The 2018 Oscars host Jimmy Kimmel majorly outdoes last year's heavily-criticized tour bus bit. He interrupted a movie screening, with various big-name stars in tow.

Meeting The Public

Alongside volunteers from the audience Gal Gadot, Margot Robbie, Mark Hamill, Ansel Elgort, Armie Hammer, Guillermo Del Toro, Emily Blunt, Lin Manuel Miranda, and Lupita Nyong'o, Kimmel invaded a screening of A Wrinkle In Time.

The flick was playing at the nearby TCL Chinese Theater. It was an early screening of the much-anticipated Ava DuVernay-directed Disney adaptation, but attendees got more than just a first look at the movie.

Gadot and Kimmel entered the theater first, understandably shocking the unsuspecting crowd. Miranda and del Toro carried a 6-foot sub sandwich behind them while everyone else had baskets of treats.

The group handed out various snacks to the patrons, with Kimmel offering Red Vines, gummy bears, and even utilizing a hot dog cannon to fire hot dogs into the crowd. Everyone immediately started going nuts, naturally.

"You are live on the Oscars right now," Kimmel told them.

Taking Part In The Show

The host then chose a random audience member named Mike Young and tasked him with introducing the next presenters Tiffany Haddish — whose name he had difficulty pronouncing — and Maya Rudolph.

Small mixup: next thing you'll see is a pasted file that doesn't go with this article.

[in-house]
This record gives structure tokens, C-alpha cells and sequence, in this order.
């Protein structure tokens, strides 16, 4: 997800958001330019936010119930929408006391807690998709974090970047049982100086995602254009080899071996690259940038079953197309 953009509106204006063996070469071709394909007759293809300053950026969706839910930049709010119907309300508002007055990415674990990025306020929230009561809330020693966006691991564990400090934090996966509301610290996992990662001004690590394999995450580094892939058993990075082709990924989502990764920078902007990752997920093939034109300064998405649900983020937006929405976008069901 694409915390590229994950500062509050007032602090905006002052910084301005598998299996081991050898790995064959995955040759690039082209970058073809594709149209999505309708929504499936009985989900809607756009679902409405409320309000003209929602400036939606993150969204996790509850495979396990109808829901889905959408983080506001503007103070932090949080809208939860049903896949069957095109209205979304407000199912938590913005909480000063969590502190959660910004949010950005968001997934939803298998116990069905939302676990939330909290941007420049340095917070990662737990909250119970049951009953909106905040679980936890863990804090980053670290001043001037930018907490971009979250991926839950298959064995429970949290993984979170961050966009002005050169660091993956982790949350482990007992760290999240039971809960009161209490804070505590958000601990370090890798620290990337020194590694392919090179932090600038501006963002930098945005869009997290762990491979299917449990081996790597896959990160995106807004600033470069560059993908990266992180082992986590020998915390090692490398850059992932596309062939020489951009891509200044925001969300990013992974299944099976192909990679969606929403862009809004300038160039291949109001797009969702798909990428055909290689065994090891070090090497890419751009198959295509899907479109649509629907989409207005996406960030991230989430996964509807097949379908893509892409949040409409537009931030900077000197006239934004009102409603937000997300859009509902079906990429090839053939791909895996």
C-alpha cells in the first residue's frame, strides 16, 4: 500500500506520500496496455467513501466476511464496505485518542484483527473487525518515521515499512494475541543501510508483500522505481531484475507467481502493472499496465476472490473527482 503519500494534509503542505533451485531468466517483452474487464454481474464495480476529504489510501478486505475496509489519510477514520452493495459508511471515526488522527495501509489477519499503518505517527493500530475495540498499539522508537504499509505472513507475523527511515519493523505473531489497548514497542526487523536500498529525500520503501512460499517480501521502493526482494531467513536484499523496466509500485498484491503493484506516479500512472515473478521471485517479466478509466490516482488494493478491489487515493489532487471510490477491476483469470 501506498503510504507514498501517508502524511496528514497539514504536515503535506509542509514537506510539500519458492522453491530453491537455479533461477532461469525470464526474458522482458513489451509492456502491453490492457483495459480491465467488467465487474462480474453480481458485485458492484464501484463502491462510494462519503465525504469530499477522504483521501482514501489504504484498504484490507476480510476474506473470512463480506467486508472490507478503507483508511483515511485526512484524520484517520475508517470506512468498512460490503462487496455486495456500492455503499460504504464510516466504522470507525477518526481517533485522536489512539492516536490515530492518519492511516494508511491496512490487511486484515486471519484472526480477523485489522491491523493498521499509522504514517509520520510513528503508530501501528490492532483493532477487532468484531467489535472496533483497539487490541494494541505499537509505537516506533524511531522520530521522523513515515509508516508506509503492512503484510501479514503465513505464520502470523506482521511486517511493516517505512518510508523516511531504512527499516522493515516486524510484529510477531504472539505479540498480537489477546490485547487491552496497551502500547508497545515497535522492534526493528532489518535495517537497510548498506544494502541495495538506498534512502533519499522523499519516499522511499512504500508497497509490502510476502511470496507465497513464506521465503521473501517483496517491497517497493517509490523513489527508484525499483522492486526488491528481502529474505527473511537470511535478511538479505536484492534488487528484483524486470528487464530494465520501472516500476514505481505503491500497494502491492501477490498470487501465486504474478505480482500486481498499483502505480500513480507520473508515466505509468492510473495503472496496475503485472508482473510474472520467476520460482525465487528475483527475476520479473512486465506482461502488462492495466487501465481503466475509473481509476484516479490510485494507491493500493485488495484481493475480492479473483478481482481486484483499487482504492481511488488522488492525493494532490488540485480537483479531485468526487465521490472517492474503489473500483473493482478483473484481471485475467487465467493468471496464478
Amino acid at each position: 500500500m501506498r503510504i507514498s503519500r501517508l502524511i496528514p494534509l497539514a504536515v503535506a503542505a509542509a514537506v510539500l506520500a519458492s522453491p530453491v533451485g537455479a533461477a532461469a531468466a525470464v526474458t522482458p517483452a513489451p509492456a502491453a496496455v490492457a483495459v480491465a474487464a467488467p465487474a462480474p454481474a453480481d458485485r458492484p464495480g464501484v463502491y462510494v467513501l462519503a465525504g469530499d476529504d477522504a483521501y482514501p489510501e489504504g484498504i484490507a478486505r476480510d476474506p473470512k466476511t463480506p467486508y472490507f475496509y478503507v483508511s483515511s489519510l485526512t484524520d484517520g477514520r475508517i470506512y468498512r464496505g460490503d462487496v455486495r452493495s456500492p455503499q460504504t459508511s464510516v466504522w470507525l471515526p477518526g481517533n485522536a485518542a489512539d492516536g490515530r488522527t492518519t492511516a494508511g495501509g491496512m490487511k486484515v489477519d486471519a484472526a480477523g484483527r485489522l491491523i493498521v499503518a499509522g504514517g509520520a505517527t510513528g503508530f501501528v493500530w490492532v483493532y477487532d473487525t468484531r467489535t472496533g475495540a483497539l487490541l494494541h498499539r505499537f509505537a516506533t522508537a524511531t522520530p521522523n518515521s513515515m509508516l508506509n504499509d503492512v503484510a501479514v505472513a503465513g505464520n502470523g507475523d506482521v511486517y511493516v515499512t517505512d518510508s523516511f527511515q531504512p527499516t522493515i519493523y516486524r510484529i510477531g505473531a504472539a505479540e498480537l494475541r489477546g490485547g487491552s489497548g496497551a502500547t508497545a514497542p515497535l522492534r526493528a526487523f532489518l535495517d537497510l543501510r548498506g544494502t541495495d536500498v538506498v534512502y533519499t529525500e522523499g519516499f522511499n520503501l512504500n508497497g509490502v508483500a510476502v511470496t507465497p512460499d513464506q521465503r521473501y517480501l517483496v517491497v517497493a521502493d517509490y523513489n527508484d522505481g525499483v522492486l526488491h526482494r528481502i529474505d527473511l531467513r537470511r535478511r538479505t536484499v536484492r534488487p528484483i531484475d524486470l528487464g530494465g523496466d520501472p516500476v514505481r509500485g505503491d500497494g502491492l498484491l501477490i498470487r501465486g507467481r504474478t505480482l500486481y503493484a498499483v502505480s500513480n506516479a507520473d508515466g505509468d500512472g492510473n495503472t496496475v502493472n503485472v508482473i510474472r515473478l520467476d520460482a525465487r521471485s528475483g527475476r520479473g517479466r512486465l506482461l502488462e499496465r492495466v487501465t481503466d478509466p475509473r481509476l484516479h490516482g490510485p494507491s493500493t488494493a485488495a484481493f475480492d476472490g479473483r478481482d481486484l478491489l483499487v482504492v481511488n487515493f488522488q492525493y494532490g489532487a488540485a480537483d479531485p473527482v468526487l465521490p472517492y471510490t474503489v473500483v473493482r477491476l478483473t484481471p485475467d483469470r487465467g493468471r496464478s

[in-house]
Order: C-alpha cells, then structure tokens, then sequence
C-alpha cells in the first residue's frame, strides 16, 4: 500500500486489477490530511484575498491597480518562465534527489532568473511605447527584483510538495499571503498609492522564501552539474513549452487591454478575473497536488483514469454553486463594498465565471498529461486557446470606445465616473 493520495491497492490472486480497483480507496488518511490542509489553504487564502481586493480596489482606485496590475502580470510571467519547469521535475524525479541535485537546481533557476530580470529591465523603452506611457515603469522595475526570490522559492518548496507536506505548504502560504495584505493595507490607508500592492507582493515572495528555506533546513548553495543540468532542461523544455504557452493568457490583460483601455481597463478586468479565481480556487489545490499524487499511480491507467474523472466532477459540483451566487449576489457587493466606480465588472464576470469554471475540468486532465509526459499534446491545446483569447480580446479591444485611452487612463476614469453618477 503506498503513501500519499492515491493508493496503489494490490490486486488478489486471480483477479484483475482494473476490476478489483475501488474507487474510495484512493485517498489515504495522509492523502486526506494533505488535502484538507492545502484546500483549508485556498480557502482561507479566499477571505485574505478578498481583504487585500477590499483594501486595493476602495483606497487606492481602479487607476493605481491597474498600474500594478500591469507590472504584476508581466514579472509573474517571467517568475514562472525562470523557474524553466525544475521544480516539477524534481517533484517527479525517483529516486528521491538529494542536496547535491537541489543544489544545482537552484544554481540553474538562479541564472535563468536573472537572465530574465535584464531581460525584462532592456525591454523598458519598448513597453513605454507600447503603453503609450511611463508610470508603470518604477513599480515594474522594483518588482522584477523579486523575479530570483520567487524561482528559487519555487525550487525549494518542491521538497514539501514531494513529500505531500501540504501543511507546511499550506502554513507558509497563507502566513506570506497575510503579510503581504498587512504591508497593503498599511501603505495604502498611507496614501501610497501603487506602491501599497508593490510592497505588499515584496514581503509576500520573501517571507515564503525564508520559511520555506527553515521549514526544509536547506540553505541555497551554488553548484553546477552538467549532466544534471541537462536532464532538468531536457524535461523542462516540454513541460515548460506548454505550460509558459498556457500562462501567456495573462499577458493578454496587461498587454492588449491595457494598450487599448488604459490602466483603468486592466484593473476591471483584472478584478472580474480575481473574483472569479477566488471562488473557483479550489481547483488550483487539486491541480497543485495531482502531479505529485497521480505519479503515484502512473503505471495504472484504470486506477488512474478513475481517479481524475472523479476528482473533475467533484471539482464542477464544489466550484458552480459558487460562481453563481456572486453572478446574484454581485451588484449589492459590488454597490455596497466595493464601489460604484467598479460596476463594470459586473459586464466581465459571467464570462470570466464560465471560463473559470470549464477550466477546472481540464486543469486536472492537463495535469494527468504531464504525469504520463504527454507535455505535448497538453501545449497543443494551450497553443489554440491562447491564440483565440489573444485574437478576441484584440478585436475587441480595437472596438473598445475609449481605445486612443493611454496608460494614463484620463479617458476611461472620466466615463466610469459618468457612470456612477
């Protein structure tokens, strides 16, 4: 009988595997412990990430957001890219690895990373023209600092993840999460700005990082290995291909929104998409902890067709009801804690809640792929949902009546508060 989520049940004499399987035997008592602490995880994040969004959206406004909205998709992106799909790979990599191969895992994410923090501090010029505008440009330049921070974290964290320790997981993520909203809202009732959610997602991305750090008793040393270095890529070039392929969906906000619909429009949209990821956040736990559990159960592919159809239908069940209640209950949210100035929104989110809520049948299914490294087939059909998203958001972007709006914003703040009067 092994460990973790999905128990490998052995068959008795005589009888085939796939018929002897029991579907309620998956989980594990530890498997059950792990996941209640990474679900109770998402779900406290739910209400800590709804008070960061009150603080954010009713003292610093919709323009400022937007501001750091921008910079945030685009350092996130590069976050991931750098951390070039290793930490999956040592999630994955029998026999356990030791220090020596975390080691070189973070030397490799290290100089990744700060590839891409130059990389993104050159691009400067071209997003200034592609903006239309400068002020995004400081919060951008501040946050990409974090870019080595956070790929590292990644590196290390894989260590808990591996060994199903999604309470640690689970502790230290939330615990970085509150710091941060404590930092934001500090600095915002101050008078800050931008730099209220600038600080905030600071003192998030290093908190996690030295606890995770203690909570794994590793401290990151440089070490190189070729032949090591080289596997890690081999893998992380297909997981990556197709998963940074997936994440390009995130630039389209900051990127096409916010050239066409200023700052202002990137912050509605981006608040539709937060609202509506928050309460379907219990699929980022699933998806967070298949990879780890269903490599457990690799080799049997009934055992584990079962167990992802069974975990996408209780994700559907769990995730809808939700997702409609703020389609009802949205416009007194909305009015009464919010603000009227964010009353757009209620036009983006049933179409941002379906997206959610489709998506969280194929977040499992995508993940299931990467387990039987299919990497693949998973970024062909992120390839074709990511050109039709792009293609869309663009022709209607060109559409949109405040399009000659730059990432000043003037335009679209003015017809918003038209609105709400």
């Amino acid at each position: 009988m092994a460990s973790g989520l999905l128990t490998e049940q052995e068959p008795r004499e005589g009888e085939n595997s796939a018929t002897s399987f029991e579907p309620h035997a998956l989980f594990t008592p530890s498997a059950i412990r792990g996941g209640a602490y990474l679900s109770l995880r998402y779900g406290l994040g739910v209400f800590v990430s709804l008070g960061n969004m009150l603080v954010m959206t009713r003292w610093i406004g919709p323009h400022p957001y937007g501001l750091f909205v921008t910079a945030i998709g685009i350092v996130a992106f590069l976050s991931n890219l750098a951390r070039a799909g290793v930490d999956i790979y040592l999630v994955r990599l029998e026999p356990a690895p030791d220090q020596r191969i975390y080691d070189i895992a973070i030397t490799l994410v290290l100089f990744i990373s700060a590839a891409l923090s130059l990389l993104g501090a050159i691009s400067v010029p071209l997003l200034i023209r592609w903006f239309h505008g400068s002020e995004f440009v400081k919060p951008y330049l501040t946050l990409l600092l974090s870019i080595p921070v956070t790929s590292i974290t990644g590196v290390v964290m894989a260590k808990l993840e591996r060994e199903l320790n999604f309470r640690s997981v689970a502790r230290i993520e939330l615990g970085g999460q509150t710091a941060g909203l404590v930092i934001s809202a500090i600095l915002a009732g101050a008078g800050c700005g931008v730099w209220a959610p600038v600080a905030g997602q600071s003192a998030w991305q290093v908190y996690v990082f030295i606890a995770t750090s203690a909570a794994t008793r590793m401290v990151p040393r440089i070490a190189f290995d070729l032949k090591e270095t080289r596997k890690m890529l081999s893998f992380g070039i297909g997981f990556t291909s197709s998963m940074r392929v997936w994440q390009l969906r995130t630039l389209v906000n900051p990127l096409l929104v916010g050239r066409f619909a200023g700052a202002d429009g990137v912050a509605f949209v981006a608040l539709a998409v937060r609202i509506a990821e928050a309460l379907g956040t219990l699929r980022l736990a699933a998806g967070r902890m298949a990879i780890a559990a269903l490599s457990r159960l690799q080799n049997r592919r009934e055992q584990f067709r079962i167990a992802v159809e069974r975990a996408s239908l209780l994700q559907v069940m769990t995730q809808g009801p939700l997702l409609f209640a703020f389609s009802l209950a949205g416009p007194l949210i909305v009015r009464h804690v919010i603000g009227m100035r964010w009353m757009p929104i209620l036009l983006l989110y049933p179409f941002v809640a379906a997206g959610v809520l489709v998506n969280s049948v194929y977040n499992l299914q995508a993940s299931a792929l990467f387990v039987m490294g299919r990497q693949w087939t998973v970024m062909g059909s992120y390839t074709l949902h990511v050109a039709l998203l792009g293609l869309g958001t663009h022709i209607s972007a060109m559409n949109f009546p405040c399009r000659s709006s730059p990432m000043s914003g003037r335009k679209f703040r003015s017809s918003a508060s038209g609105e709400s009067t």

The pair subsequently made waves for removing their high-heeled shoes for the occasion, with Rudolph going barefoot while Haddish slid into comfy Uggs.

The cinema bit was aimed at thanking moviegoers for continuing to pay for movies, with Kimmel making a big speech about same in front of the crowd as well as the Oscars audience, and the millions watching at home. As this is the 90th year of the Academy Awards, the timing seemed ideal.

Each year, the ceremony takes a break to do something a bit funny. Sometimes it goes well, as with Ellen DeGeneres' iconic Oscars selfie, or pizza being handed out to the ravenous audience. Others, as with last year's tour bus entrance, it doesn't land quite as hard.

The secret may be taking the show to regular people rather than taking regular people to the show.